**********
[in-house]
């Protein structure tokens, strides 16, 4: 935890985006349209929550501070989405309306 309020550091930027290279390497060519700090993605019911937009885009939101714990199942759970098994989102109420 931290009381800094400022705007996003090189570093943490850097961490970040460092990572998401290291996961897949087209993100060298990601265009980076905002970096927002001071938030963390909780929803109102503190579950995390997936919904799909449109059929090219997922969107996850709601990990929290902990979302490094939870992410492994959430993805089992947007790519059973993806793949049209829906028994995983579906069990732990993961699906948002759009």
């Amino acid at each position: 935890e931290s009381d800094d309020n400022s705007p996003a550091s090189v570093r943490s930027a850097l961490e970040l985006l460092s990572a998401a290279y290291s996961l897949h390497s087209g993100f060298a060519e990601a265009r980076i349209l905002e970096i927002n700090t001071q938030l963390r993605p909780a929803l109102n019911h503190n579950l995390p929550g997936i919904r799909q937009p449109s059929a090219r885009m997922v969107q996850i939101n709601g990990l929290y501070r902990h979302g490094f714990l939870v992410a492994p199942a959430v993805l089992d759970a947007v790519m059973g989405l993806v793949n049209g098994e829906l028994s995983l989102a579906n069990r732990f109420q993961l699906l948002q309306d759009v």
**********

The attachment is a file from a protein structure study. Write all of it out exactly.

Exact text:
[in-house]
């Protein structure tokens, strides 16, 4: 935890985006349209929550501070989405309306 309020550091930027290279390497060519700090993605019911937009885009939101714990199942759970098994989102109420 931290009381800094400022705007996003090189570093943490850097961490970040460092990572998401290291996961897949087209993100060298990601265009980076905002970096927002001071938030963390909780929803109102503190579950995390997936919904799909449109059929090219997922969107996850709601990990929290902990979302490094939870992410492994959430993805089992947007790519059973993806793949049209829906028994995983579906069990732990993961699906948002759009």
């Amino acid at each position: 935890e931290s009381d800094d309020n400022s705007p996003a550091s090189v570093r943490s930027a850097l961490e970040l985006l460092s990572a998401a290279y290291s996961l897949h390497s087209g993100f060298a060519e990601a265009r980076i349209l905002e970096i927002n700090t001071q938030l963390r993605p909780a929803l109102n019911h503190n579950l995390p929550g997936i919904r799909q937009p449109s059929a090219r885009m997922v969107q996850i939101n709601g990990l929290y501070r902990h979302g490094f714990l939870v992410a492994p199942a959430v993805l089992d759970a947007v790519m059973g989405l993806v793949n049209g098994e829906l028994s995983l989102a579906n069990r732990f109420q993961l699906l948002q309306d759009v």